History and visit of Rue de Picardie in Paris
Rue de Picardie starts at the Rue de Bretagne and extends to Rue Franche-Comté, situated in the heart of the 3rd arrondissement of Paris. Originally known as Rue de Beaujolais-du-Temple Street, it was established between Rue Forez and Rue de Bretagne in 1626. Measuring approximately 185 meters in length, the street varies in width from 10 to 20 meters.
The street proudly carries the name of the historic French province, Picardy. Legends say that its name was inspired by an ambitious project of King Henry IV. He envisioned constructing a grand square surrounded by streets named after all the French provinces. Interestingly, the street’s inception in 1626 coincided with the marriage of Marie de Montpensier and Gaston d’Orléans. The Montpensier estate in Beaujolais was part of the dowry Marie brought to the union.
Notably, the segment of the street between Rue Dupetit-Thouars and Rue Forez was previously termed Place de la Rotonde du Temple in the early 19th century. Meanwhile, Rue de Beaujolais was named Rue des Alpes towards the end of the 18th century, a title it held until 1814. It was only in 1967 that the entire length of the road was christened Rue de Picardie. This fascinating street can be accessed via two metro stations: Temple and Filles du Calvaire.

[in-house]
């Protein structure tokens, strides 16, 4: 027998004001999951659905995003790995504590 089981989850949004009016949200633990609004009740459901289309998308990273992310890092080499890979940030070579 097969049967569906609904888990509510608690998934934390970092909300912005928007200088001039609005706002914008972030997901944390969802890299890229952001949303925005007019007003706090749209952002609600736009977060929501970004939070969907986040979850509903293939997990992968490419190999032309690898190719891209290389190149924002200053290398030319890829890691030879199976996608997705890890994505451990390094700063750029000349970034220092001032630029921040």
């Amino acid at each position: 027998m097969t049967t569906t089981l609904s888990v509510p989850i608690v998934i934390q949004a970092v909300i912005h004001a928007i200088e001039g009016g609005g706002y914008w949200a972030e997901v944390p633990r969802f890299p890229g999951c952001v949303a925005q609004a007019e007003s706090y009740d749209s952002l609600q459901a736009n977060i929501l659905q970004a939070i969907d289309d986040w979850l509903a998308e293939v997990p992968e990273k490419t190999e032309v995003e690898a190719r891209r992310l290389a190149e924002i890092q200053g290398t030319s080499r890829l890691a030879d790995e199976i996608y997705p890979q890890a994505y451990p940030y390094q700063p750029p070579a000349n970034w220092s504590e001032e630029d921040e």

Rue de Picardie offers a unique blend of past and present, fascinating visitors with its blend of contemporary architecture interspersed with the natural beauty of leafless bushes and tree branches. This juxtaposition lends the street a sense of modern charm and quiet elegance. Not far from here, the Carreau du Temple, once a bustling market in the 3rd arrondissement, is set to reopen, standing as a testament to architectural ingenuity and a must-visit spot for travelers.
Transfer to Rue de Picardie in Paris
Rue de Picardie is strategically located, being 18.4 km from Orly airport, 27.6 km from Charles de Gaulle Airport, and 88 km from Paris Beauvais airport, making it easily accessible for tourists and locals alike.